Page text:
Future trade war between Germany and USA ?
According to the report in Germany's Bild am Sonntag newspaper, several tests by the German government's motor vehicle authority KBA found evidence that the emissions control systems in some of FCA's products would switch themselves off after 22 minutes of operation. The newspaper noted that government emissions tests typically run for about 20 minutes.
FCA officials were summoned to a KBA hearing on the investigation last week, as were officials from General Motors (NYSE:GM) subsidiary Opel. But unlike Opel, which promised full cooperation, FCA didn't attend. It doesn't acknowledge that the German government has jurisdiction over its vehicles. It said its cars have passed all tests conducted by the relevant Italian government agency, and it told the German regulators that they should take any complaints to their Italian government counterparts.
It's believed that VW cheated because its engineers couldn't figure out how to make a diesel engine comply with tightening emissions regulations without compromising performance or adding expensive emissions-control hardware. Their "solution" was to disable some of the cars' emissions controls during normal driving, which gave the engines better performance and fuel economy.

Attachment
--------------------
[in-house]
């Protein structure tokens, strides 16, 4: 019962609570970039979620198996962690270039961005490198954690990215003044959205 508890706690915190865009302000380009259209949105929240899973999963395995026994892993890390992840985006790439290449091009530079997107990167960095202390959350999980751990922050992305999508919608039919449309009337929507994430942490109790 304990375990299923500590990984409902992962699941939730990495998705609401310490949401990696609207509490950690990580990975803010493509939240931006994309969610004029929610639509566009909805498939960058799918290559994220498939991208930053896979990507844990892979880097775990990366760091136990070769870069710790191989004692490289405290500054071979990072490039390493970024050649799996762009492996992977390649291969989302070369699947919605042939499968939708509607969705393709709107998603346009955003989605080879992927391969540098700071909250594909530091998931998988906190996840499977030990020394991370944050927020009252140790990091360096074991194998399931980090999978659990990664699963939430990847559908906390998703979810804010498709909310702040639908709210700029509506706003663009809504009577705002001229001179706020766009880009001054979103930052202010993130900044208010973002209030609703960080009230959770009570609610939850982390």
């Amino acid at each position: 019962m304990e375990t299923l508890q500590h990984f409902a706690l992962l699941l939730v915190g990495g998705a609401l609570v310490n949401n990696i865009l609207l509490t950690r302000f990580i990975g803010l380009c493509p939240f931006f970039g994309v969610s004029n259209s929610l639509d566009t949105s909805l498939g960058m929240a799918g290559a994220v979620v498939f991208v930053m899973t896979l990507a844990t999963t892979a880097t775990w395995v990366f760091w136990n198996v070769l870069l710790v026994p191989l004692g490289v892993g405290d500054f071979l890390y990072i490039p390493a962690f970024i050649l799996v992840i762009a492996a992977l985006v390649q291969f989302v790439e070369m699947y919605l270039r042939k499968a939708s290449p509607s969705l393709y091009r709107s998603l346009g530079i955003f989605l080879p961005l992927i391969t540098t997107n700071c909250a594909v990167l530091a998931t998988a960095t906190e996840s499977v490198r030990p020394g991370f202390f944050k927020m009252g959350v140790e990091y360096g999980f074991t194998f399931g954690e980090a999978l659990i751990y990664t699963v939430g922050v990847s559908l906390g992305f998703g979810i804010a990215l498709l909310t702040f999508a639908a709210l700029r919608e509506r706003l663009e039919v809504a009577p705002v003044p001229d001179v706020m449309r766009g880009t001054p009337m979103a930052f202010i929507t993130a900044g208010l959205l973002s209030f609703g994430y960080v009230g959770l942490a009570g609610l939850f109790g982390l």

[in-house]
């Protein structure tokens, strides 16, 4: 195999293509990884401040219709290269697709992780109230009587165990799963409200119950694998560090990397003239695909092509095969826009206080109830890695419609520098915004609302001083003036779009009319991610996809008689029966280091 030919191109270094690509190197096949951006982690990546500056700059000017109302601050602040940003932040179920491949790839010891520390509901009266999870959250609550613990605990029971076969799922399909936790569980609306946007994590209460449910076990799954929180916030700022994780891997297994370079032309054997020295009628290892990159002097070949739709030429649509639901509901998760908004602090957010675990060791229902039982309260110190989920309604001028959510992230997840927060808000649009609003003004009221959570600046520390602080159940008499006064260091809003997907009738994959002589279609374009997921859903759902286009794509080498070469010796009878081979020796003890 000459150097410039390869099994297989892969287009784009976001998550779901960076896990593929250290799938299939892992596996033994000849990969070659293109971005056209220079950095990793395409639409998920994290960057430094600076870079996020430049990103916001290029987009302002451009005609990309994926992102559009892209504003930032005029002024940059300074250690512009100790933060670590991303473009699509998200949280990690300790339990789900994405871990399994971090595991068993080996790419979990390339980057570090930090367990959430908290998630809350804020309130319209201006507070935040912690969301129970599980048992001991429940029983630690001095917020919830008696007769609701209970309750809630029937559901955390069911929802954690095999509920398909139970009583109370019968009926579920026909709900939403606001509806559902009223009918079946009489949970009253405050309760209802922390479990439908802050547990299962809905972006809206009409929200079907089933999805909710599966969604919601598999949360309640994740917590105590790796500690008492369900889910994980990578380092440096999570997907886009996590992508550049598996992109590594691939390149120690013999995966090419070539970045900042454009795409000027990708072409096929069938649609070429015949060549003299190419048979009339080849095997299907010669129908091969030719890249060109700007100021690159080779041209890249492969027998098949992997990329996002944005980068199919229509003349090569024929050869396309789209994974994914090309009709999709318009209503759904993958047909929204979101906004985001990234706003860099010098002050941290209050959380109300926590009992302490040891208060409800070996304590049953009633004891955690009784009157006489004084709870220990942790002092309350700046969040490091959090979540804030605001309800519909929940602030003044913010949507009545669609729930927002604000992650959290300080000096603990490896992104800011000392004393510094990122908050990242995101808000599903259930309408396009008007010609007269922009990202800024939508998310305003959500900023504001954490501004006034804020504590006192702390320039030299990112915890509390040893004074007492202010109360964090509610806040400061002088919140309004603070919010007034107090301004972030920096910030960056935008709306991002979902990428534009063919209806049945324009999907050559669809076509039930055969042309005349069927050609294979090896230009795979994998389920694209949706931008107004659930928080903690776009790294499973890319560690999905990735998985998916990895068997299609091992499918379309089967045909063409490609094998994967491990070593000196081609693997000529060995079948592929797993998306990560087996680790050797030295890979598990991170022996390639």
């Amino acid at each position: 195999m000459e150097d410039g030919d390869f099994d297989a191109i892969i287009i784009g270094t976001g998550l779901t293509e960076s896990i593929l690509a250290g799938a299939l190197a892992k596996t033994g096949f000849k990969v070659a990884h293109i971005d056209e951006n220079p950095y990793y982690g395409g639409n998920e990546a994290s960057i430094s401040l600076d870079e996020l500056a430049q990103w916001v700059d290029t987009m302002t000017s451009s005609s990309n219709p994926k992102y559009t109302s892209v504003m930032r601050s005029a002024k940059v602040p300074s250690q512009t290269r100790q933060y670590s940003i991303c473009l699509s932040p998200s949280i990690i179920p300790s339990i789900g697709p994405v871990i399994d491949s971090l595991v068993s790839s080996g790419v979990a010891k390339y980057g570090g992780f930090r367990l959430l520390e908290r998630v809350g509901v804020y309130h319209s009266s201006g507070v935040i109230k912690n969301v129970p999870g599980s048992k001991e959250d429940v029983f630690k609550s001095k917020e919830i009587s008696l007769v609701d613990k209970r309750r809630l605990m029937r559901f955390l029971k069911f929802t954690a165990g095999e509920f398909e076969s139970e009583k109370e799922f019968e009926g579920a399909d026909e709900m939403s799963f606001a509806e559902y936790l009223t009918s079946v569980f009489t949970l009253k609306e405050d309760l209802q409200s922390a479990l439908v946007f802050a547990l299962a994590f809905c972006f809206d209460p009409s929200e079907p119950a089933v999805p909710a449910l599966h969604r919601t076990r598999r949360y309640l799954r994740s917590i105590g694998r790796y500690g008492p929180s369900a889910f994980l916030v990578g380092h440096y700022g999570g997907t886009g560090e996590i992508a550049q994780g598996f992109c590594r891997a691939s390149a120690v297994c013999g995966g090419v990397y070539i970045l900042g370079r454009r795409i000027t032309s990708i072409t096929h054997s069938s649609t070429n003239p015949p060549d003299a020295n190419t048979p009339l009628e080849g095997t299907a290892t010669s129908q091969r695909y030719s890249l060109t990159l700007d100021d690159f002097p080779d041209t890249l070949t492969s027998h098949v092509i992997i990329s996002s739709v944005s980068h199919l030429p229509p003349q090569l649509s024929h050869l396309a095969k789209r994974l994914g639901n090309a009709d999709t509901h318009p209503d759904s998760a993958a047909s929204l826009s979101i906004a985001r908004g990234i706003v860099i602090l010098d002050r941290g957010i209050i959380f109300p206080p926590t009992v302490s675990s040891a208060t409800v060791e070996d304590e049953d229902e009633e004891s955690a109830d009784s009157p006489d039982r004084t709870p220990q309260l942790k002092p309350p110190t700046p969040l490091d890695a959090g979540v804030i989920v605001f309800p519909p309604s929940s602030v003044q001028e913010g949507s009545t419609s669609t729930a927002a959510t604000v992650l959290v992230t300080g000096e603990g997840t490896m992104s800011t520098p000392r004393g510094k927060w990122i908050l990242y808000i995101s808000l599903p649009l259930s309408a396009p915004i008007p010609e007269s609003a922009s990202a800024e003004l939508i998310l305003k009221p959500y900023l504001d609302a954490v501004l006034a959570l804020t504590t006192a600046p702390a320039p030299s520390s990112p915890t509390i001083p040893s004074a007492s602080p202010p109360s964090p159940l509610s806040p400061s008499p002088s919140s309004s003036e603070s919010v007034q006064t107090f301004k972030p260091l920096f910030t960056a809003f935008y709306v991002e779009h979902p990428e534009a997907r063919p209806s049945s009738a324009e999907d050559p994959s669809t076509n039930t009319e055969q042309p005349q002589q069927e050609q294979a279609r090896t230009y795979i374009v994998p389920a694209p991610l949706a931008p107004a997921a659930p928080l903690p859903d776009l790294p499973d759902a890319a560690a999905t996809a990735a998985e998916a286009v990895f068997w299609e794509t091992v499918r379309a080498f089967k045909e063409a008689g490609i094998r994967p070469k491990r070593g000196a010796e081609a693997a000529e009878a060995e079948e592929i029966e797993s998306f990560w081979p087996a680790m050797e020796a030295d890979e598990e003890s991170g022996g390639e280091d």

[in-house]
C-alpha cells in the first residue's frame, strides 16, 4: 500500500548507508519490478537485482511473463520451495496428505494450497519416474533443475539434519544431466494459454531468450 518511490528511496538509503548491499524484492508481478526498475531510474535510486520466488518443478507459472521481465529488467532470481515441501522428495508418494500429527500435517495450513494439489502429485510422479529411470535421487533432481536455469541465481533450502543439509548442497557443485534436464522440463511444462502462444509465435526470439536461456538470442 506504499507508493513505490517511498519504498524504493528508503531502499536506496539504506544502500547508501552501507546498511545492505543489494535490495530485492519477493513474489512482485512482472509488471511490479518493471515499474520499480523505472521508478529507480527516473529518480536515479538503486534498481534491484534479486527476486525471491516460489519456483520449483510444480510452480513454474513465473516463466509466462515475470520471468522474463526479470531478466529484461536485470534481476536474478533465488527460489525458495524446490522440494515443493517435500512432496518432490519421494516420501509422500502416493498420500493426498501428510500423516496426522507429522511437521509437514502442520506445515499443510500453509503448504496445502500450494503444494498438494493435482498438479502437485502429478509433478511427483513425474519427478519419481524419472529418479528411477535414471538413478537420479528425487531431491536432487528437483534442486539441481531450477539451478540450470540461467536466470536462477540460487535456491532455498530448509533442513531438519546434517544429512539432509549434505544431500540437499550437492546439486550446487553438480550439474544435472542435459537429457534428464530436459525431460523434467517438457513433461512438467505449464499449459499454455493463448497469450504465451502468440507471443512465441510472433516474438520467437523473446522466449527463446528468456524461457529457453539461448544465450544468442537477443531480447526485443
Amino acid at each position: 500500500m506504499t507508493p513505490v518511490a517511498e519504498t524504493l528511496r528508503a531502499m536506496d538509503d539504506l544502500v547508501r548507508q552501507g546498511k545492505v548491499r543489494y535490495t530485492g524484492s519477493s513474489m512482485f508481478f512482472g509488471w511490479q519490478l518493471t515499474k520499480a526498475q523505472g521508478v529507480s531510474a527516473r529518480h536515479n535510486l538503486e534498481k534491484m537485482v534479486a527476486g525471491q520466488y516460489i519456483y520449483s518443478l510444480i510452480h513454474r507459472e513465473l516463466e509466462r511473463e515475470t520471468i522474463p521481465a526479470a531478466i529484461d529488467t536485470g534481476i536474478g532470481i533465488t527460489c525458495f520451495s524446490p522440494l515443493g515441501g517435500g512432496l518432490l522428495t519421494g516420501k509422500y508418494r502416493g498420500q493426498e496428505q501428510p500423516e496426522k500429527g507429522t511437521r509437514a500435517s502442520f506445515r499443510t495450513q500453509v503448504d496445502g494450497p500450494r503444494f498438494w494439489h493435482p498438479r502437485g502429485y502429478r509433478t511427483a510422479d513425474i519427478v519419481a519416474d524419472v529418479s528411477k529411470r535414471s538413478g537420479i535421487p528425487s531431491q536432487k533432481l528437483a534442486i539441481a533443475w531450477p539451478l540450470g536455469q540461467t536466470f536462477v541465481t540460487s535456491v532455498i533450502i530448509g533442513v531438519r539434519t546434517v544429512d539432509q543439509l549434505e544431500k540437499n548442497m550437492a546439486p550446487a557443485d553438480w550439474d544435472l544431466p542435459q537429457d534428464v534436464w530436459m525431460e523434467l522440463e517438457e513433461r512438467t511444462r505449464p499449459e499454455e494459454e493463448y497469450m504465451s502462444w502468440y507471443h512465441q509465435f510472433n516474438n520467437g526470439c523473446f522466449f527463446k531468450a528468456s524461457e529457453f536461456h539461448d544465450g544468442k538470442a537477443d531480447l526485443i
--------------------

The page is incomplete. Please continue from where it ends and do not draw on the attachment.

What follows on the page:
Is it possible that FCA's engineers faced a similar conundrum and came up with their own workaround? It is definitely possible. But it's also worth noting that the charges against Volkswagen started with U.S. regulators, and there has been some sentiment in German business circles that the U.S. charges were an effort to hurt VW's competitive standing in order to benefit American automakers.
It's possible that sentiment played some part in the German government's decision to target Fiat Chrysler and GM's Opel unit. So far, there doesn't seem to be a whole lot of evidence to support the suggestion that GM was cheating. But if these reports are true, FCA will have some hard questions to answer.
But two thoughts come to mind. First, this could be a headache for FCA in Fiat's home market, one that could be exacerbated by the company's refusal to cooperate so far. Second, if there really is a tit-for-tat element motivating the KBA's investigations, and a desire to push back on the aggressive American action against VW, Ford might well be up next.